St. Augustine's, Grosvenor Square

The web site of St. Augustine’s Parish says this about the church and its parish.

"St Augustine's is one of the oldest in Manchester, only St. Chad’s, Cheetham Hill (1773) and St. Mary’s in Mulberry Street (1794) are older and all three were founded by the same tireless priest, Fr. Rowland Broomhead.

The first St. Augustine’s Church was built in 1820 on Granby Row, near the present day Manchester Piccadilly Train Station. At the time there were only 500 Catholics in the Manchester District, which included Bolton, Rochdale, Stockport, Glossop and Macclesfield. This first Church was sold and demolished in 1905 to make way for the Manchester Technical College which in turn became UMIST (University of Manchester Institute of Science and Technology). In 2004 UMIST merged with the Victoria University of Manchester to establish the University of Manchester.

With the money from the sale, a second Church was built in 1908 on York Street where the Mancunian Way and the National Computer Centre now cross York Street. This Church existed for only 32 years as it was destroyed in the Manchester Blitz of Christmas 1940, and Fr. George Street was killed. The collage in one of the current side chapels is made from the chalices crushed in the destruction. Our foundation stone (situated in the Lady Chapel) comes from the York Street Church. The popular artist of Salford and Manchester, L.S. Lowry, painted the scene of the destroyed Church (1945).

Photograph above taken by Pauline Leech and shown with the permission of Chetham's Library.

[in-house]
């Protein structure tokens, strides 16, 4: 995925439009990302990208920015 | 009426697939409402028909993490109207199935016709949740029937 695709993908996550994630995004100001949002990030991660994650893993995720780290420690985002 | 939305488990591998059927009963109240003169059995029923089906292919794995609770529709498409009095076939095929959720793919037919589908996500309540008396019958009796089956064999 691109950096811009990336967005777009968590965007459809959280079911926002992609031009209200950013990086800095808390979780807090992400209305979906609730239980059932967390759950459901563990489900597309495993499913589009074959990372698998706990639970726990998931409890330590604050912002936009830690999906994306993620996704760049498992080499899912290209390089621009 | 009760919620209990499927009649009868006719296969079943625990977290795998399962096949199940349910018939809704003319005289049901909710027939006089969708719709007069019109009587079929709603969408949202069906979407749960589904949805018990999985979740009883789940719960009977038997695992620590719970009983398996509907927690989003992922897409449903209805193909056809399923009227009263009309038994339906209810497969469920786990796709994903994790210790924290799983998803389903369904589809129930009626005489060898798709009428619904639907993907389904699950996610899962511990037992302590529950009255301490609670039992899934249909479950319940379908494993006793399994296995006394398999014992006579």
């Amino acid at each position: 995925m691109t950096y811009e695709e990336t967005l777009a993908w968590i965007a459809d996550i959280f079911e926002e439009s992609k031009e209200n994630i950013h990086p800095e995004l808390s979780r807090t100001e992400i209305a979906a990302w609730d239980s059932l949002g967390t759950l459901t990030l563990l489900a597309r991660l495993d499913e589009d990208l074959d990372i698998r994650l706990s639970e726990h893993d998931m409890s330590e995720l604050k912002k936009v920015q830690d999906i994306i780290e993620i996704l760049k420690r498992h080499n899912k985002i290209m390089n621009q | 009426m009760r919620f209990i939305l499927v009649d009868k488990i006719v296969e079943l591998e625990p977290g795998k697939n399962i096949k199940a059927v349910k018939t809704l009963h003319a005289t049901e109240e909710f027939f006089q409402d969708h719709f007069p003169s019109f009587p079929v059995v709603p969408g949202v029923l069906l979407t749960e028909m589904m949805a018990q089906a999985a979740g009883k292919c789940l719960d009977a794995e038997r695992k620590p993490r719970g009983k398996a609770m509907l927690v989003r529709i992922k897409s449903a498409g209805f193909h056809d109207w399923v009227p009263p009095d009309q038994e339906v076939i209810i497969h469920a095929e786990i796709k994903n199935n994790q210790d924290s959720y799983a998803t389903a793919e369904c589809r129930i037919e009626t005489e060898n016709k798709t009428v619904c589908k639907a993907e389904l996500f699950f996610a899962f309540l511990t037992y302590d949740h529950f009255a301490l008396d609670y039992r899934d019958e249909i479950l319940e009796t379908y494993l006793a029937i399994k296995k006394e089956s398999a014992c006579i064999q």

Meanwhile, the Holy Family Church (built 1845), on our present site, was bought from a Welsh Methodist congregation in 1875 to serve as the place of worship for the newly founded St. Bede’s College. Cardinal Manning preached at the ceremony to mark the Chapel’s opening as a place of Catholic worship. St. Bede’s soon outgrew its first buildings on Grosvenor Square and moved to its current site (the former Manchester Aquarium) in Alexandra Park later in the nineteenth century. At this point the Holy Family Parish was erected: although quite small geographically it was densely populated. However, it remained a parish for only a short time since in 1908 with the building of the second St. Augustine’s the two parishes were amalgamated and Holy Family became a chapel once more. After the destruction of the second St. Augustine’s it became de facto the parish Church.

In 1966 the Holy Family Church, by now showing its age, was demolished and our new Church of St Augustine of Canterbury was built on the same site using money from the government's War Damage Commission.

It was the first Parish Church to be built for the Diocese of Salford since the completion of the Second Vatican Council (1962-1965) and the reforms of the liturgy which the Council called for were brought into the design and execution of the new Church. It opened on 19 March 1968 and was consecrated by Bishop Thomas Holland on 20 October 1970."

Below are some images of the inside of St Augustine's in October of 2009.

Below the Lower Chatham Street view.